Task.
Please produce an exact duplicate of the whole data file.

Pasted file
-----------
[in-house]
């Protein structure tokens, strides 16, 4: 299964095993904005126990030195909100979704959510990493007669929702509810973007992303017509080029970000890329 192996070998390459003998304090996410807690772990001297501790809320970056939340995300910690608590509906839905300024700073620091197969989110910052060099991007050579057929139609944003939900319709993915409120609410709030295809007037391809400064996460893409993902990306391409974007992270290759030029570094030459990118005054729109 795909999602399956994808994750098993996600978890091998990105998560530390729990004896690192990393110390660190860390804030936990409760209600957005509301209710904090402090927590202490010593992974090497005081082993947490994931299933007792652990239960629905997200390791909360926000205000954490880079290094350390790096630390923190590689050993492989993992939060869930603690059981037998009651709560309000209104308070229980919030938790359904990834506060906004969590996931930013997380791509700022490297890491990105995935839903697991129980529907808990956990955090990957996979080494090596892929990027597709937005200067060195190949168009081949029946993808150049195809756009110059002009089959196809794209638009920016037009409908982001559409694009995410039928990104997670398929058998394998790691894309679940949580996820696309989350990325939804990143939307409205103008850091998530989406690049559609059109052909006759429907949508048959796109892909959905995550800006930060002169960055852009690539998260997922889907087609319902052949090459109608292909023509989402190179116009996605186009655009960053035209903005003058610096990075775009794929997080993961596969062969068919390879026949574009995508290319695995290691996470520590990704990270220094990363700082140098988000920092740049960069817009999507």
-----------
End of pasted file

[in-house]
């Protein structure tokens, strides 16, 4: 299964095993904005126990030195909100979704959510990493007669929702509810973007992303017509080029970000890329 192996070998390459003998304090996410807690772990001297501790809320970056939340995300910690608590509906839905300024700073620091197969989110910052060099991007050579057929139609944003939900319709993915409120609410709030295809007037391809400064996460893409993902990306391409974007992270290759030029570094030459990118005054729109 795909999602399956994808994750098993996600978890091998990105998560530390729990004896690192990393110390660190860390804030936990409760209600957005509301209710904090402090927590202490010593992974090497005081082993947490994931299933007792652990239960629905997200390791909360926000205000954490880079290094350390790096630390923190590689050993492989993992939060869930603690059981037998009651709560309000209104308070229980919030938790359904990834506060906004969590996931930013997380791509700022490297890491990105995935839903697991129980529907808990956990955090990957996979080494090596892929990027597709937005200067060195190949168009081949029946993808150049195809756009110059002009089959196809794209638009920016037009409908982001559409694009995410039928990104997670398929058998394998790691894309679940949580996820696309989350990325939804990143939307409205103008850091998530989406690049559609059109052909006759429907949508048959796109892909959905995550800006930060002169960055852009690539998260997922889907087609319902052949090459109608292909023509989402190179116009996605186009655009960053035209903005003058610096990075775009794929997080993961596969062969068919390879026949574009995508290319695995290691996470520590990704990270220094990363700082140098988000920092740049960069817009999507």